Debate in Switzerland on adapting the accompanying measures to the bilateral treaties with the EU has become increasingly entrenched, with stakeholders showing no willingness to compromise. But everyday reality tells a different story. Digitization has brought the opportunity for greater flexibility in hitherto rigid rules, such as the one requiring Swiss employers to give eight days’ notice if using EU based contractors. Although reform would better meet the needs of companies and staff. Switzerland’s trade unions have locked themselves in the past with their steadfast refusal to engage. In digitized service industries, annual fluctuations in workload are normal. To better balance the need for leisure, family time and career, ever more employees are calling for greater flexibility in working hours.

Parents as lawbreakers?

There are endless examples of the inadequacy of the current rules. Fathers become lawbreakers when they collect their children from daycare at 4 pm, check their emails at 9 pm after the kids have gone to bed and return to work at 8 am the following morning. Similarly, today’s laws forbid working mothers from spending an extra day with their children and working longer hours the rest of the week to compensate.

That’s no surprise: Switzerland’s Labor Code dates back to 1964, and its preliminary draft even further to 1950. The regulations have been overtaken several times by reality. Clear schedules and office hours typified factory life. But today’s requirements are focused more on autonomy, flexible hours and room for innovation. To meet employees’ needs, labor law reform is absolutely essential. Instead of rigid weekly maximum hours, an annual maximum total should be introduced. Labor on Sundays should not be subject to a special permit: why shouldn’t a worker swap a sunny weekday for a rainy Sunday, if his or her employer agrees? Switzerland’s unions are vehemently opposed to any legislation realistically reflecting the new world of work.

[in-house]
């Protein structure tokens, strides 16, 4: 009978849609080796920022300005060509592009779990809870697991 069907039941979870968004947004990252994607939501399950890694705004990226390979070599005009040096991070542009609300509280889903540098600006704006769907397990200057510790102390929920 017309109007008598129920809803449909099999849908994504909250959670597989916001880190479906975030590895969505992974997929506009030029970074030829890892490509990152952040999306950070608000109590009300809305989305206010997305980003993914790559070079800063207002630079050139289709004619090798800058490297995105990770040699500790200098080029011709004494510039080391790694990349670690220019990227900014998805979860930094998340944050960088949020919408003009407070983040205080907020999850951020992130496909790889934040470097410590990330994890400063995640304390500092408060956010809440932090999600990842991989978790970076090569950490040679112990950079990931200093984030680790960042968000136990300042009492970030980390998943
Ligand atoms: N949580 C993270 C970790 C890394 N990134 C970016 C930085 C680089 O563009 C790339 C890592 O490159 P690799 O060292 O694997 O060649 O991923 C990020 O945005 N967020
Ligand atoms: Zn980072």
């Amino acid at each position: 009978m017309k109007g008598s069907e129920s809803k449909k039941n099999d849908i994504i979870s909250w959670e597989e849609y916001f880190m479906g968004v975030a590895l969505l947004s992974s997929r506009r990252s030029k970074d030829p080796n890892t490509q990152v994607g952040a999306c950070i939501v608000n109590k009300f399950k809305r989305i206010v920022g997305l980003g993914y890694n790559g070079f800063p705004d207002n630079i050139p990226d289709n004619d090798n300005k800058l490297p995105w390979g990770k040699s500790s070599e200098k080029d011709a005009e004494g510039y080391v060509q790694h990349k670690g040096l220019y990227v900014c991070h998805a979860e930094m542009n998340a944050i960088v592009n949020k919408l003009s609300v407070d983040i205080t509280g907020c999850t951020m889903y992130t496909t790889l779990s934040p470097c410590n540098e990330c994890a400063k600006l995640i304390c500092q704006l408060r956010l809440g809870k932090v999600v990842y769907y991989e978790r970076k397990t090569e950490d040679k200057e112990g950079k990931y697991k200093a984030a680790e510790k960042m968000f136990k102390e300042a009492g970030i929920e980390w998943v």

The labor law of 1964 is no longer compatible with the today’s realities. Parents of small children, for example, are dependent on flexible working time models. (Fotolia)

Trade unions on the sidelines

With such a hidebound attitude, it’s hardly surprising unions are losing authority. Although still depicted in parts of the media as influential, the fact is membership has been falling continually as a proportion of the workforce. That makes union leaders’ insistence on preserving the status quo all the more hypocritical.